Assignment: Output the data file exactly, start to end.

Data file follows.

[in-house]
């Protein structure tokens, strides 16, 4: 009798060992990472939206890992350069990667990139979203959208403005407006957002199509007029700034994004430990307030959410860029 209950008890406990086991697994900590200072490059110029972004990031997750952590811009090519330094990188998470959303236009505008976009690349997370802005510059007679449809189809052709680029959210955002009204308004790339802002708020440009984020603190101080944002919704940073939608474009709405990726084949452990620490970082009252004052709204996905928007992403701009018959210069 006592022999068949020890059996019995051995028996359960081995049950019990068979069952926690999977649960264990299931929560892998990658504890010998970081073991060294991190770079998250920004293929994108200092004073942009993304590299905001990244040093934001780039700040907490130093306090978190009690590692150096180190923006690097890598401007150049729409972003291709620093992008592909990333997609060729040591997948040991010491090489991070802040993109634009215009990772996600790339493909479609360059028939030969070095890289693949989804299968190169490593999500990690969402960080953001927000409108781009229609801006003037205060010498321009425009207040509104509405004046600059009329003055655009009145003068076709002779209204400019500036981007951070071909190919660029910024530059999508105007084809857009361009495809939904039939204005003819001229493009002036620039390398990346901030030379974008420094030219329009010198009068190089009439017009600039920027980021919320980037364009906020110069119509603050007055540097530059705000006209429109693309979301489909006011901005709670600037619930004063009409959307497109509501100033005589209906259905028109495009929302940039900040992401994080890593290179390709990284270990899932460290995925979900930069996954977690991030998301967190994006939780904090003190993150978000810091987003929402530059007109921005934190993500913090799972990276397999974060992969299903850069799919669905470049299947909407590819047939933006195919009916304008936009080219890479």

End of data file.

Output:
[in-house]
């Protein structure tokens, strides 16, 4: 009798060992990472939206890992350069990667990139979203959208403005407006957002199509007029700034994004430990307030959410860029 209950008890406990086991697994900590200072490059110029972004990031997750952590811009090519330094990188998470959303236009505008976009690349997370802005510059007679449809189809052709680029959210955002009204308004790339802002708020440009984020603190101080944002919704940073939608474009709405990726084949452990620490970082009252004052709204996905928007992403701009018959210069 006592022999068949020890059996019995051995028996359960081995049950019990068979069952926690999977649960264990299931929560892998990658504890010998970081073991060294991190770079998250920004293929994108200092004073942009993304590299905001990244040093934001780039700040907490130093306090978190009690590692150096180190923006690097890598401007150049729409972003291709620093992008592909990333997609060729040591997948040991010491090489991070802040993109634009215009990772996600790339493909479609360059028939030969070095890289693949989804299968190169490593999500990690969402960080953001927000409108781009229609801006003037205060010498321009425009207040509104509405004046600059009329003055655009009145003068076709002779209204400019500036981007951070071909190919660029910024530059999508105007084809857009361009495809939904039939204005003819001229493009002036620039390398990346901030030379974008420094030219329009010198009068190089009439017009600039920027980021919320980037364009906020110069119509603050007055540097530059705000006209429109693309979301489909006011901005709670600037619930004063009409959307497109509501100033005589209906259905028109495009929302940039900040992401994080890593290179390709990284270990899932460290995925979900930069996954977690991030998301967190994006939780904090003190993150978000810091987003929402530059007109921005934190993500913090799972990276397999974060992969299903850069799919669905470049299947909407590819047939933006195919009916304008936009080219890479």